Tag Archives: Mark Shields

Well done, Mark Shields

By JOHN KANELIS / johnkanelis_92@hotmail.com

I want to hail the end of an era in journalism.

It occurred this evening when Mark Shields said “goodbye” to viewers of PBS’s NewsHour, where Shields served for 33 years as half of a Friday evening give-and-take on the political news of the week.

His friend, New York Times columnist David Brooks, served alongside Shields for 19 of those years. The men expressed their mutual admiration and respect for the work they did together on public TV’s premier news broadcast.

I want to share just a brief thought about Shields … and about Brooks.

They reminded me weekly that politics can be a civil and respectful exercise. Shields comes from the liberal/progressive end of the political spectrum; Brooks hails from the center/right end. They would joust on occasion, expressing differences in opinion, context and perspective on issues. However, they did so with grace, class, decorum and mutual respect.

Shields announced earlier this week he would be stepping away from his role as one-half of an indispensable team of thinkers.

I want to share the broadcast he did tonight with Brooks and with NewsHour moderator Judy Woodruff. Shields and Brooks celebrate a lifetime in American politics – YouTube

And while I’m at it, I want to share a column that Brooks penned for the New York Times. Opinion | Mark Shields and the Best of American Liberalism – The New York Times (nytimes.com)

Public television is a national resource. It has been depleted just a bit today by the departure of Mark Shields from the PBS NewsHour.

Well done, Mark Shields. Thank you for the wisdom you shared.

This is what happens when we ‘elect a sociopath as president’

The first few minutes of this video speaks volumes to me — and it should to you — about how badly Donald Trump has blown apart the government response to the pandemic that has erupted around the world.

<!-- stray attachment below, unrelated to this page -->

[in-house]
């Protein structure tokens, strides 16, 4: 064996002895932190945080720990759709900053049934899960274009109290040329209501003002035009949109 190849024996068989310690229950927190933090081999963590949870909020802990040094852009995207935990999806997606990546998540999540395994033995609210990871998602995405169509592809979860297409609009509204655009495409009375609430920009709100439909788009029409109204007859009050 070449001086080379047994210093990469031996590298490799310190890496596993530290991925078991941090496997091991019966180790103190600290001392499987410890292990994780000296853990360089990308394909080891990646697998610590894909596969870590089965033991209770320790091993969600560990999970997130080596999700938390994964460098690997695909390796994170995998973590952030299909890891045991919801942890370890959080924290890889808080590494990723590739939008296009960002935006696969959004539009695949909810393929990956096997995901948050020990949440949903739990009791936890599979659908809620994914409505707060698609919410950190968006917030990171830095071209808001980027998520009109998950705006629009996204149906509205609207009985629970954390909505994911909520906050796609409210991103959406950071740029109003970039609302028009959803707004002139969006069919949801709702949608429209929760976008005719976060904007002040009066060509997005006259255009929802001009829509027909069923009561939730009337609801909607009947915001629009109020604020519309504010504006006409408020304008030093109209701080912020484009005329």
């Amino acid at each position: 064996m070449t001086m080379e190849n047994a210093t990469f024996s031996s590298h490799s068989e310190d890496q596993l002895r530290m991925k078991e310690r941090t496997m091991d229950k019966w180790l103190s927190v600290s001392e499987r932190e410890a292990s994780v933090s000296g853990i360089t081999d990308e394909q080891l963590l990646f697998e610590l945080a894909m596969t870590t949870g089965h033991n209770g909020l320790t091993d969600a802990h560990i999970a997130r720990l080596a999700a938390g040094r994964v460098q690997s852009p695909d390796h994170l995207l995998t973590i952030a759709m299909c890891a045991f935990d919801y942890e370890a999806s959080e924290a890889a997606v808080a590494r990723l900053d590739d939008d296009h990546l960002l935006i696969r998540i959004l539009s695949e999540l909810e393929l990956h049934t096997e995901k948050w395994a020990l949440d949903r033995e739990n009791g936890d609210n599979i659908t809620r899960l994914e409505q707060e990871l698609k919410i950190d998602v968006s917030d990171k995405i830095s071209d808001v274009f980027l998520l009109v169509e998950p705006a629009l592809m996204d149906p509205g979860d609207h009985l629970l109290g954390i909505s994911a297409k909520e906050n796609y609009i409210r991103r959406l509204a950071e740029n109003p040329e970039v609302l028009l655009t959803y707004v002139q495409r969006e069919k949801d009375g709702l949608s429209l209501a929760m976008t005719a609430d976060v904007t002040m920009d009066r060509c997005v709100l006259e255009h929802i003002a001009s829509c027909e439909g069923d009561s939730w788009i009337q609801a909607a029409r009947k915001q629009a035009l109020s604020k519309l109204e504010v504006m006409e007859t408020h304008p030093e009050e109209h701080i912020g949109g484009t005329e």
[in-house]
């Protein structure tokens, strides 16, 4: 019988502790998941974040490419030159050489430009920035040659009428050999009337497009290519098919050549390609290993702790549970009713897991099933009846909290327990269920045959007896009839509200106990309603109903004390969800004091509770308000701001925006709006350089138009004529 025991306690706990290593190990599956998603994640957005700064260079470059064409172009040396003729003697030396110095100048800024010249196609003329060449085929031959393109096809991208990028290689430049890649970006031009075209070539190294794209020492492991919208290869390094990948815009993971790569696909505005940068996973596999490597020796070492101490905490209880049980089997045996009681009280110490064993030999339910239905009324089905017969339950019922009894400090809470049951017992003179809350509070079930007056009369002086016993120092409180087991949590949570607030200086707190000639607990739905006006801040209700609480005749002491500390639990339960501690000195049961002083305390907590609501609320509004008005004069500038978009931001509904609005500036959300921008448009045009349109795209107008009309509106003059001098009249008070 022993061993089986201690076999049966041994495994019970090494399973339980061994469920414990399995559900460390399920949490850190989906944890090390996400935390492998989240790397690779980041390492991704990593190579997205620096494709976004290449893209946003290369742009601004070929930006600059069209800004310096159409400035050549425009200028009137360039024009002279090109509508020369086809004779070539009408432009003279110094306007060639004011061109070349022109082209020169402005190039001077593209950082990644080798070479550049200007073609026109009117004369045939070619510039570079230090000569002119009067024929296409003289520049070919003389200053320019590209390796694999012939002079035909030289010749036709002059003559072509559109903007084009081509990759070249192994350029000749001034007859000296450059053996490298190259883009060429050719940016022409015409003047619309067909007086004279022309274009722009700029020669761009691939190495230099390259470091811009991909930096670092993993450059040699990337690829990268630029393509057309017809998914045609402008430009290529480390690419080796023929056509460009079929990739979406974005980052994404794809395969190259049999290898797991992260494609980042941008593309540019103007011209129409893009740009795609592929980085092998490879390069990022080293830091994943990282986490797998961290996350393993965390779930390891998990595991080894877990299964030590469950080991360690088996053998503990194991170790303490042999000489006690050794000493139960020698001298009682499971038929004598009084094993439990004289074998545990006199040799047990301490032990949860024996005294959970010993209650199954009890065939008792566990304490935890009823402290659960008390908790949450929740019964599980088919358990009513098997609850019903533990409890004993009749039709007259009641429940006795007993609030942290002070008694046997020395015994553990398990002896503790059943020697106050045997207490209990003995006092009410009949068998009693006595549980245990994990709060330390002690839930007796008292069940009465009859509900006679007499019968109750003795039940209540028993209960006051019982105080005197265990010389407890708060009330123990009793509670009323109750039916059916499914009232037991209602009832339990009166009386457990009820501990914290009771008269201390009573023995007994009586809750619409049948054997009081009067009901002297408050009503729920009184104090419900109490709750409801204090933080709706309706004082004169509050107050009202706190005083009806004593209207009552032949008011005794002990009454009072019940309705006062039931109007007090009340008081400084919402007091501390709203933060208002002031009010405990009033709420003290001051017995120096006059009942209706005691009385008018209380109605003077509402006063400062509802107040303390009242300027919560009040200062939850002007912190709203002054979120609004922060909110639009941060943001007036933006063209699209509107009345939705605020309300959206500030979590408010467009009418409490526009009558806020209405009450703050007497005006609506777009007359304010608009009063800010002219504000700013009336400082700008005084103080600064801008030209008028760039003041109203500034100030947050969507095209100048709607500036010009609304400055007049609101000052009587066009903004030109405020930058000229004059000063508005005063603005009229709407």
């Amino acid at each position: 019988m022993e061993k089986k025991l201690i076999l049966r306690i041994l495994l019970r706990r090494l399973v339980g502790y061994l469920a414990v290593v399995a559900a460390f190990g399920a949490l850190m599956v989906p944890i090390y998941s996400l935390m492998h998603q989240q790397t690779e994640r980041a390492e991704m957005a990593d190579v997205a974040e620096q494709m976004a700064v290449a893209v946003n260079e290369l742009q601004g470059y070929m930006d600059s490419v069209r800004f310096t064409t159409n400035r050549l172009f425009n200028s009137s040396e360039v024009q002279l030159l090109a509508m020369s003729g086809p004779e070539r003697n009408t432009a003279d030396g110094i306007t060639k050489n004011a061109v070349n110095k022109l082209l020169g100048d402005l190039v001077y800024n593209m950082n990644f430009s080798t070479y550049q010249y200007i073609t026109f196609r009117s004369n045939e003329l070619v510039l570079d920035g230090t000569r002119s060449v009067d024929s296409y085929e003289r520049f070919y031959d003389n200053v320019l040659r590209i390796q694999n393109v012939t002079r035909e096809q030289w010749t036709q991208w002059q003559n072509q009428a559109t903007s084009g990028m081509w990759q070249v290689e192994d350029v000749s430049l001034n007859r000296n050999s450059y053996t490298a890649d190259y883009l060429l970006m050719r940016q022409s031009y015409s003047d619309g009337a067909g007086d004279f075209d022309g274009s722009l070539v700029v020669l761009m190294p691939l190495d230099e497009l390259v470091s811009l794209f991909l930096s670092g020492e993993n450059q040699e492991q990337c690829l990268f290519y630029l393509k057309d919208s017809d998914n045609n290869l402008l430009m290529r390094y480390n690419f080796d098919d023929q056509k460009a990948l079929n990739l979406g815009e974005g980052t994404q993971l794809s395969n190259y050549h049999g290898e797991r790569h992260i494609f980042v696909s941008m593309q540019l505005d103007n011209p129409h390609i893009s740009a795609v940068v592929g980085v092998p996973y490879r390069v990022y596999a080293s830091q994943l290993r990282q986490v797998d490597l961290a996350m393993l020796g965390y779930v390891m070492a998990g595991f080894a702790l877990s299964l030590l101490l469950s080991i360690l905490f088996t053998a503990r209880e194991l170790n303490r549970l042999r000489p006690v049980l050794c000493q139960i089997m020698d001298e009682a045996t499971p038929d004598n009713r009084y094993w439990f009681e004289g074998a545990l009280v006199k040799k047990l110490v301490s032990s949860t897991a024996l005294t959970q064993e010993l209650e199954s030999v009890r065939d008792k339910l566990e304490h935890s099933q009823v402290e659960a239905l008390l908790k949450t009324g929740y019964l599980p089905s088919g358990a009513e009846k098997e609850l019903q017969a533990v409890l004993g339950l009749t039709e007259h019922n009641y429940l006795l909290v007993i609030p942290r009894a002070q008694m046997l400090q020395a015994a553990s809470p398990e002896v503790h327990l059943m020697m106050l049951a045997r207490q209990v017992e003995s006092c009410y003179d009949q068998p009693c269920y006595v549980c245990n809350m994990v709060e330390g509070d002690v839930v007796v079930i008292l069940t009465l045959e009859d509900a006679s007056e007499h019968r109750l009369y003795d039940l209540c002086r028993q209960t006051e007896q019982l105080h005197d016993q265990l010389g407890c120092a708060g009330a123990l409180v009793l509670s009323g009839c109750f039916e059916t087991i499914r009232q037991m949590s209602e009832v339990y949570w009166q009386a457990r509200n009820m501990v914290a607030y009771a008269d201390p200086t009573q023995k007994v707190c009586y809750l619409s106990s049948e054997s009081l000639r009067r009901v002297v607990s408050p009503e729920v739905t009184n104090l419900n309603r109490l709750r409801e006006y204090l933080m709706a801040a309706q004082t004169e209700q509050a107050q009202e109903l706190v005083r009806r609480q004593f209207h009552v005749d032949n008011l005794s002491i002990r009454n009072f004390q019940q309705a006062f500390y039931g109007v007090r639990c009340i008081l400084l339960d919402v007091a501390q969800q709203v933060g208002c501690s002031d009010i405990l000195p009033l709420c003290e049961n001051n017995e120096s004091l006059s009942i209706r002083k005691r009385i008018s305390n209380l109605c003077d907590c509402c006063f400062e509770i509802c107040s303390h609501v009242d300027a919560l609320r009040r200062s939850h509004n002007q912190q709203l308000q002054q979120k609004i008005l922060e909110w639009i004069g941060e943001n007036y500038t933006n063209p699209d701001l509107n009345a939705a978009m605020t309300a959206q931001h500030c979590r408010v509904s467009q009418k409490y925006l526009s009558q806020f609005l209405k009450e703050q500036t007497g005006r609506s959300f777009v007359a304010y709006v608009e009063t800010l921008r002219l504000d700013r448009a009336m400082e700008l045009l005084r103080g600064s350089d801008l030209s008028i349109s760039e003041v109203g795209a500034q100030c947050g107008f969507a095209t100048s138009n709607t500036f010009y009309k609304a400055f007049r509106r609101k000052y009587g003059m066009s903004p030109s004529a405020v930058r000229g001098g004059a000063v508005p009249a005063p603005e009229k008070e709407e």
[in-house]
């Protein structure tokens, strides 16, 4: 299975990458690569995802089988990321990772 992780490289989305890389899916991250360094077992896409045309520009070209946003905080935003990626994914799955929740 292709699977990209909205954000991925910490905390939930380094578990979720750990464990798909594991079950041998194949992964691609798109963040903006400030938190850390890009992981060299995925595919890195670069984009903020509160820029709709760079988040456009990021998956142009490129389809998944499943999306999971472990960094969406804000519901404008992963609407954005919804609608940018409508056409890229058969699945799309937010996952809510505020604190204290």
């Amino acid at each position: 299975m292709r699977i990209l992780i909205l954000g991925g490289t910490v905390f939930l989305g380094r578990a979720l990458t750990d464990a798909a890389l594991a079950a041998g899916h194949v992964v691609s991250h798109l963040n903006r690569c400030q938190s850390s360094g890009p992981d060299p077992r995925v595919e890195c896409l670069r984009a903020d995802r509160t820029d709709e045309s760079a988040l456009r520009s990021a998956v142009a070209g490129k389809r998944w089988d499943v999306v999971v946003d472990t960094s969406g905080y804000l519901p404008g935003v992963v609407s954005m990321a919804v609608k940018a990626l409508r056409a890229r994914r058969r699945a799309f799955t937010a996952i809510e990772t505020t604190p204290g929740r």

David Brooks, the conservative New York Times columnist, said it eloquently on the “PBS NewsHour.” This is what we get when we “elect a sociopath as president” of the United States.

Brooks expresses “rage” at what he saw this week from the president and the administration he was elected to lead.

Then there’s Mark Shields, the syndicated columnist and the progressive half of this erudite tandem, who talks about Trump’s desire to leave a cruise ship adrift off the California coast rather than let it dock in Oakland. Why? Because it would it increase “my numbers” relating to those infected by the coronavirus. Trump, said Shields, is concerned only about how it affects him, and he said that Trump not only “lacks empathy,” he has an “empathy void.”

Take a look at this video. It’s only about 11 minutes long, but it lays bare the fundamental failure of the current president of the United States and his inability to muster anything resembling presidential leadership in a time of national crisis.

Whether to impeach and risk a stunning setback

David Brooks and Mark Shields are two of the more thoughtful, insightful and provocative commentators anywhere.

Brooks is a conservative columnist for the New York Times; Shields is a liberal syndicated columnist. Both men are regulars on PBS NewsHour, appearing on Fridays to offer their analysis of the week’s events.